Buy With Prime launched four new features: 1) the ability to track orders through Amazon's website and mobile app, 2) access to 24/7 live chats with customer service, 3) more drop-off sites for returns, and 4) shoppers can now see Amazon reviews on Buy with Prime product pages. Some of these features I covered in the 139th edition when Amazon debuted them at its annual seller conference, however, they just went live.
Meta previewed two new generative AI tools for video asset creation and picture editing, enabling creators to generate videos and edit in-stream images using text prompts. The video tool, named Emu Video, enables creators to generate short video clips using text prompts and produce high-quality video content from still image inputs. The projects will eventually be rolled out to Facebook and Instagram, but no timeline was given.
TikTok is in discussions with Indonesian e-commerce players including GoTo, Blibli, Bukalapak, and Tokopedia to revive its e-commerce ambitions, following recent regulations (story #3) in the country that put a damper on its in-app e-commerce plans. Until it stopped operations, TikTok Shop was delivering around 3M parcels a day in Indonesia, and the company now needs a way to partner with local e-commerce firms to continue its commerce operations in the country.
Meta teamed up with Louboutin to file a joint lawsuit against an individual who had been running a counterfeiting operation from Mexico and selling replica Louboutin products via Facebook and Instagram. Meta has been upping its IP enforcement lately by implementing new ways for brands to protect their properties through expanded detection and removal measures within its apps.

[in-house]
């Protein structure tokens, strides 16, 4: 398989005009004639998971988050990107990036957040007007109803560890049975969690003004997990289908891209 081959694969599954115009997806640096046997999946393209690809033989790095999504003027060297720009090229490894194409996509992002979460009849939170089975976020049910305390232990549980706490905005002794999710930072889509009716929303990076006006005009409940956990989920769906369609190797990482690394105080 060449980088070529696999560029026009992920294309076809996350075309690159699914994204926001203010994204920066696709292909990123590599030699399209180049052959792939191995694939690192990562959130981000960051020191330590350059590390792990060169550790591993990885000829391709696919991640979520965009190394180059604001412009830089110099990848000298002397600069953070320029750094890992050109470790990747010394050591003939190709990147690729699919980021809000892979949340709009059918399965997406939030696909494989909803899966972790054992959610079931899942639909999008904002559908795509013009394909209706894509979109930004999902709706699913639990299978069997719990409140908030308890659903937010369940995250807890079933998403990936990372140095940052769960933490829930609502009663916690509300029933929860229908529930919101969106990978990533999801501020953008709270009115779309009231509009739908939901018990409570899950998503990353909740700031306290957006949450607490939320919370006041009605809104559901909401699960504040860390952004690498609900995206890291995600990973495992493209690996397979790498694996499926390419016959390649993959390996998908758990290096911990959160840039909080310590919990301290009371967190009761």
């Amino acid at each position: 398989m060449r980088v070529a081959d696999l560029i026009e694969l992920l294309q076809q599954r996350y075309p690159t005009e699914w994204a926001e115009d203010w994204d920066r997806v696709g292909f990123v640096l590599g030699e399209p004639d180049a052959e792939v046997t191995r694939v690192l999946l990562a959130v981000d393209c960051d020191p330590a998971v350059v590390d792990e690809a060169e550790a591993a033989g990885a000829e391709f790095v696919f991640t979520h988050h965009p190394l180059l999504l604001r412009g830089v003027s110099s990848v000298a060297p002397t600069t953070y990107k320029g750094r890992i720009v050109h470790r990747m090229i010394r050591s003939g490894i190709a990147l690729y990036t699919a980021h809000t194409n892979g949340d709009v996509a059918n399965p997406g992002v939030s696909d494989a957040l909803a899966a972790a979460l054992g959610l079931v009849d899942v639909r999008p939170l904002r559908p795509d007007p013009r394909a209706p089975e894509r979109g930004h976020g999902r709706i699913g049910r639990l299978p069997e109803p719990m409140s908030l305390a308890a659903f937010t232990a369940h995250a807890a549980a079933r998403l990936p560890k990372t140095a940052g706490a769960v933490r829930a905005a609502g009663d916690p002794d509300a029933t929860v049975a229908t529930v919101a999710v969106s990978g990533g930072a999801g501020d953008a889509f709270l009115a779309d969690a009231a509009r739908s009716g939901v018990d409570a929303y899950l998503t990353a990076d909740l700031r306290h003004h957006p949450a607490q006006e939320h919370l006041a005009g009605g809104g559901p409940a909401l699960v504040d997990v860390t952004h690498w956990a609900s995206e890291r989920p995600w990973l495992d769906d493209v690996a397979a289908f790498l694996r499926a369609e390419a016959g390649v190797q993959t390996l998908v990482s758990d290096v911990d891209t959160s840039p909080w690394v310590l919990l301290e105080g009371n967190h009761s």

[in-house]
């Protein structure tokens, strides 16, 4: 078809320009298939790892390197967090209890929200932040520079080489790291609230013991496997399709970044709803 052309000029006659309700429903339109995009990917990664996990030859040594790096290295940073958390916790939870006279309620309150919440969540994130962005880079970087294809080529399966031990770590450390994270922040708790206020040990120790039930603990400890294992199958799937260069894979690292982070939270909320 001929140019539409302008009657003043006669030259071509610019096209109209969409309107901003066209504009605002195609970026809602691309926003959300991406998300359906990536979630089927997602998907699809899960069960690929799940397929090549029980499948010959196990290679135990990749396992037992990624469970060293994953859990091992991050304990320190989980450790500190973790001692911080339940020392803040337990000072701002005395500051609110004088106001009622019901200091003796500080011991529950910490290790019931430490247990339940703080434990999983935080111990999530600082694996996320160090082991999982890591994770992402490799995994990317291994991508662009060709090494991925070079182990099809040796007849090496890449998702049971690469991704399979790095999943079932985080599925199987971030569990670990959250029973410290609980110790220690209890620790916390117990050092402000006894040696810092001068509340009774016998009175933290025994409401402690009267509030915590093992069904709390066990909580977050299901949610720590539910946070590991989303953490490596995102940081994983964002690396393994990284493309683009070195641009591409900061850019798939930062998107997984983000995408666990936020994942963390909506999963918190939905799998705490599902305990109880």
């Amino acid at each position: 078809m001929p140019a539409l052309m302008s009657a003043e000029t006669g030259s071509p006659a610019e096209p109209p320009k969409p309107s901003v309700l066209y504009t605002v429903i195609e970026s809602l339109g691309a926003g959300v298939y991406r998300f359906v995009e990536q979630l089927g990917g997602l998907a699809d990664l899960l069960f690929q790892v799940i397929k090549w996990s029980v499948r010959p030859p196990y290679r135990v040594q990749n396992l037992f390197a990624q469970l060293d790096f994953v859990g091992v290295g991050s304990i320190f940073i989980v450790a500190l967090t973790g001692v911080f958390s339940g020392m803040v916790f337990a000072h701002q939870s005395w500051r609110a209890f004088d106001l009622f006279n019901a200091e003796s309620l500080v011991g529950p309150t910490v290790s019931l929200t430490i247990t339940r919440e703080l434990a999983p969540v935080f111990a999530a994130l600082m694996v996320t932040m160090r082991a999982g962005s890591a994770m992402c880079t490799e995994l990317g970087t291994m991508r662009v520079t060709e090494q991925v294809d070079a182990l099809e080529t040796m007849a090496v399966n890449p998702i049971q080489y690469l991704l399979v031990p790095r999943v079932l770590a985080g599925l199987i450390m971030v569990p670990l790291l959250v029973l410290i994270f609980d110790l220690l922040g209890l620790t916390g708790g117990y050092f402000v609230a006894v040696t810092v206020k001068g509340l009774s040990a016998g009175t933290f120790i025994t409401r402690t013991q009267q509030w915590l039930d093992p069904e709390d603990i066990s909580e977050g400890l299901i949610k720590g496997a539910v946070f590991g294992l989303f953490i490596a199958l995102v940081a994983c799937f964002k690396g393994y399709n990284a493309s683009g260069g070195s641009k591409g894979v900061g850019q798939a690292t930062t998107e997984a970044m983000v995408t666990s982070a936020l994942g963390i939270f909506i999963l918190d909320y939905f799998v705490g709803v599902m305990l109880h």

Amazon introduced its new Titan mobile robot, which can lift up to 2,500 lbs and carry products across its fulfillment centers. The Titan robot can lift 2x more weight than Hercules, the company's most broadly deployed robot, and will be tasked to carry larger, bulkier items like household appliances or pallets of pet food.
Perry Ellis is turning its physical stores into omnichannel commerce hubs to support its new buy online, pickup in store and ship-from-store offerings. The company operates approximately 70 brick-and-mortar stores and uses Shopify and XStore for its e-commerce and POS systems.
Bolt partnered up with Saks Off 5th, Shinola, Filson, Lafayette 148 and Toys “R” Us to help these companies automatically recognize more shoppers, increase conversions, and drive repeat purchases with its tech stack. Bolt's software automatically recognizes customers at checkout and provides an easier and seamless checkout experience across retailers, similar to Shop Pay within the Shopify ecosystem.
Shopify went down last week for merchants across the globe, which due to the timing, some speculated was a result of Taylor Swift launching her merch on the platform, but turned out to be the company deploying a code update that renamed a table in the database and took their frontend down. The outage lasted about forty five minutes. Many folks criticized Shopify for irresponsibly deploying code right before the holidays. Others said it was no big deal and that it was only forty five minutes — but those people have probably never run an e-commerce store. Forty five minutes is a lifetime.
Salesforce is adding even more AI capabilities to its platform as part of its ongoing push to help sales teams sell their products faster with the tech. The company is turning to AI to enhance its Sales Cloud platform and reduce the time teams spend on manual tasks.
Squarespace users have been unknowingly submitting their web design work to be used in AI datasets. The company explained that the feature is not actively opting you in, but instead offers you the option to opt-out and prevent your site from being crawled by AI crawlers, however, users are upset that the feature to hide your website from crawlers wasn't enabled by default.
WooCommerce 8.3 was released, adding Cart, Checkout, and Order Confirmation blocks as the default checkout flow for new installations, marking a milestone in moving WooCommerce towards a block-first checkout experience. The new version was slightly delayed to ensure it would be compatible with WordPress 6.4 and PHP 8.3, and also to give time for plugin developers to prepare for the new reality of blocks as the default.